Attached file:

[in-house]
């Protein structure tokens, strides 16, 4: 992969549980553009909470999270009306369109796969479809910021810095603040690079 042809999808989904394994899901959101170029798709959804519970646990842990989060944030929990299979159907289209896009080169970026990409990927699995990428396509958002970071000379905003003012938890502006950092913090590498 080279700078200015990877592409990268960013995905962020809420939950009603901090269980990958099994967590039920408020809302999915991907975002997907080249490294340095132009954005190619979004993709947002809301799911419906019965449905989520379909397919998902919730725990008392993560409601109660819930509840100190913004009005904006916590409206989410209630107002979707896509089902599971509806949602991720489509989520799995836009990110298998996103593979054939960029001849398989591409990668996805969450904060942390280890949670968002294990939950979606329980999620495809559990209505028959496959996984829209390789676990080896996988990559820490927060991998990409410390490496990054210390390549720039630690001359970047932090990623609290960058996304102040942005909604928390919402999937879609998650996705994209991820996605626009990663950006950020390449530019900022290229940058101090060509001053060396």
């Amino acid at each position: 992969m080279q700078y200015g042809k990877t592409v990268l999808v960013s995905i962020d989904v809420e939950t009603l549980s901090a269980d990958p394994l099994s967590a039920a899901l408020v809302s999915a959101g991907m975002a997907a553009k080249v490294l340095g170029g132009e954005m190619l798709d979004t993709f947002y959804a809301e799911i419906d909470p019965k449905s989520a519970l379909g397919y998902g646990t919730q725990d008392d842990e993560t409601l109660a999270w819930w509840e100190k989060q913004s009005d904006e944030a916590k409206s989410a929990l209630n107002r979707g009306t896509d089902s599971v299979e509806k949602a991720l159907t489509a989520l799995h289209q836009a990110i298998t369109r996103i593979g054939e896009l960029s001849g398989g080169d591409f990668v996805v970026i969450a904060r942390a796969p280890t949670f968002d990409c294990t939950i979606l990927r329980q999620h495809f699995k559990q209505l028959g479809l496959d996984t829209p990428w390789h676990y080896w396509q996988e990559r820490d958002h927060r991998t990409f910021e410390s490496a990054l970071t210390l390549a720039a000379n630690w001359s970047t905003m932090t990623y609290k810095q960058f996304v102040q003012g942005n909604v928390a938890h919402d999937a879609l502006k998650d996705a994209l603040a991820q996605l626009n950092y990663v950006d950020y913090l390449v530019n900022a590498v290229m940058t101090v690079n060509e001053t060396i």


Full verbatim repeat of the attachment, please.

[in-house]
């Protein structure tokens, strides 16, 4: 992969549980553009909470999270009306369109796969479809910021810095603040690079 042809999808989904394994899901959101170029798709959804519970646990842990989060944030929990299979159907289209896009080169970026990409990927699995990428396509958002970071000379905003003012938890502006950092913090590498 080279700078200015990877592409990268960013995905962020809420939950009603901090269980990958099994967590039920408020809302999915991907975002997907080249490294340095132009954005190619979004993709947002809301799911419906019965449905989520379909397919998902919730725990008392993560409601109660819930509840100190913004009005904006916590409206989410209630107002979707896509089902599971509806949602991720489509989520799995836009990110298998996103593979054939960029001849398989591409990668996805969450904060942390280890949670968002294990939950979606329980999620495809559990209505028959496959996984829209390789676990080896996988990559820490927060991998990409410390490496990054210390390549720039630690001359970047932090990623609290960058996304102040942005909604928390919402999937879609998650996705994209991820996605626009990663950006950020390449530019900022290229940058101090060509001053060396």
């Amino acid at each position: 992969m080279q700078y200015g042809k990877t592409v990268l999808v960013s995905i962020d989904v809420e939950t009603l549980s901090a269980d990958p394994l099994s967590a039920a899901l408020v809302s999915a959101g991907m975002a997907a553009k080249v490294l340095g170029g132009e954005m190619l798709d979004t993709f947002y959804a809301e799911i419906d909470p019965k449905s989520a519970l379909g397919y998902g646990t919730q725990d008392d842990e993560t409601l109660a999270w819930w509840e100190k989060q913004s009005d904006e944030a916590k409206s989410a929990l209630n107002r979707g009306t896509d089902s599971v299979e509806k949602a991720l159907t489509a989520l799995h289209q836009a990110i298998t369109r996103i593979g054939e896009l960029s001849g398989g080169d591409f990668v996805v970026i969450a904060r942390a796969p280890t949670f968002d990409c294990t939950i979606l990927r329980q999620h495809f699995k559990q209505l028959g479809l496959d996984t829209p990428w390789h676990y080896w396509q996988e990559r820490d958002h927060r991998t990409f910021e410390s490496a990054l970071t210390l390549a720039a000379n630690w001359s970047t905003m932090t990623y609290k810095q960058f996304v102040q003012g942005n909604v928390a938890h919402d999937a879609l502006k998650d996705a994209l603040a991820q996605l626009n950092y990663v950006d950020y913090l390449v530019n900022a590498v290229m940058t101090v690079n060509e001053t060396i």